1.     Family First – our primary responsibility is to minister to our family.  It is crucial that when we leave our occupation we leave our work as well.  I have heard both Dan Reeves and Andy Stanley say that the job we do will be handed off to someone else but we will be the only dad and husband in our family.  So when we are with our family it is imperative that we are fully with them.  In addition, in leadership we want our employees and volunteers to keep their families first, but if we don’t live our own lives that way we cannot expect them to either.  If we do not make our family our first ministry we will not be fit to minister to anyone else.

2.     Organization is crucial – whether studying major manufacturing or a made to order processes there is one constant in world-class companies, everything has a place and everyone knows it.  Organization also includes having organized processes for everything being done.  Everything that we do should be designed so that anyone who comes in should be able to know where everything is and how it is done immediately.  Good leaders can leave and their organization will survive, but great leaders leave and their organization will thrive.  Organization is crucial to this.  Ministry depends on volunteers and a lot of them.  If we have an organized process with organized materials and supplies we are setting them up for success in the ministry they are serving in.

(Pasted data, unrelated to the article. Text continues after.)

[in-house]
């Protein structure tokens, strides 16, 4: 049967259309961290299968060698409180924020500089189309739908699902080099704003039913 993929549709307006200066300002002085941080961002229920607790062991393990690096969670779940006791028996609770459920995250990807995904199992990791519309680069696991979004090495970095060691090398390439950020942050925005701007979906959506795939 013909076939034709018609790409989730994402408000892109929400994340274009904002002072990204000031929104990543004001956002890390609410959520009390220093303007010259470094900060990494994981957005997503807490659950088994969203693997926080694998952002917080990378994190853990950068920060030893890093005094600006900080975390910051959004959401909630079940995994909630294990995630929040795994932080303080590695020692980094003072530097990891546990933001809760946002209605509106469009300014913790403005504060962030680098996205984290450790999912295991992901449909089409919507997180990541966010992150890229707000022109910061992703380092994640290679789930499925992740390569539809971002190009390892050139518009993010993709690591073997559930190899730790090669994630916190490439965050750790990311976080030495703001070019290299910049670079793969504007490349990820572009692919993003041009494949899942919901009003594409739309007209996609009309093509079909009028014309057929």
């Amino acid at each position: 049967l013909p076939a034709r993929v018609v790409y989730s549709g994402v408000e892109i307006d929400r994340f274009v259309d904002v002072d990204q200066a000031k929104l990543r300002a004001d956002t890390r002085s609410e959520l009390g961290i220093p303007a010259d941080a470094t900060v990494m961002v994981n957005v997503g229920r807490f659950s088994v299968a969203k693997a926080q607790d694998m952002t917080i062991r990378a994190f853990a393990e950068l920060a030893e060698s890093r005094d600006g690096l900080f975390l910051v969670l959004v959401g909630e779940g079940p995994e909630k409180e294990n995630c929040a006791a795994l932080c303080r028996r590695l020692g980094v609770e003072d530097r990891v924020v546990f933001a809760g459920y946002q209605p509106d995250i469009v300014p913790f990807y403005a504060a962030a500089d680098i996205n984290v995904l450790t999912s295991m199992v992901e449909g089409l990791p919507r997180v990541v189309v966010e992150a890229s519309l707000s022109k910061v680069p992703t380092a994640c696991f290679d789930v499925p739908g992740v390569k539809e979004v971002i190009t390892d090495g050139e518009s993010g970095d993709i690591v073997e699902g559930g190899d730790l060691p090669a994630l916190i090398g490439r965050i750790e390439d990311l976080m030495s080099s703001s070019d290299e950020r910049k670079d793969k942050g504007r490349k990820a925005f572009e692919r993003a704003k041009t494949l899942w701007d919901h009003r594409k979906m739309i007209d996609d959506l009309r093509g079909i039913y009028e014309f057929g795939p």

3.     The devil is in the details – does it matter that an assembly line worker knows the proper torque to put a lug nut on in an automobile factory?  Absolutely.  The same goes for ministry, the more details we have and plan ahead for, the smoother our processes will go and the better stewards of time we will be.  In ministry it is imperative that all the details have been thought through.  It is crucial that when I lead a group of students on a mission trip that we have the day planned out to the minute.  Why?  We take them on the trip to grow in their relationship with Christ and if we want to be good stewards of the time God has given us everything we do must drive to that purpose.  Also, meetings need agendas and we need schedules.  Although minor details, it is a proven fact that meetings with agendas are more efficient.  Finally however, there is a point where details become a time burden.  Know this limit.

4.     Communicate, communicate, and then communicate some more – regardless if it is intended or not the level of communication a person receives has a direct correlation to the value they feel.  When people are included in the communication they feel valued, and when they are not included in the communication they feel de-valued.  One key to remember is never assume everyone is clear on the matter.  If there is any doubt communicate again.  My motto has always been over-communicate.  Make sure everyone who needs to know is clear, and evaluate if your communication is effective.  Whether doing ministry in a small church or a multi-site mega church communication is critical to the effectiveness of its ministry.  Its quite obvious that this is one of the most important things in my humble opinion.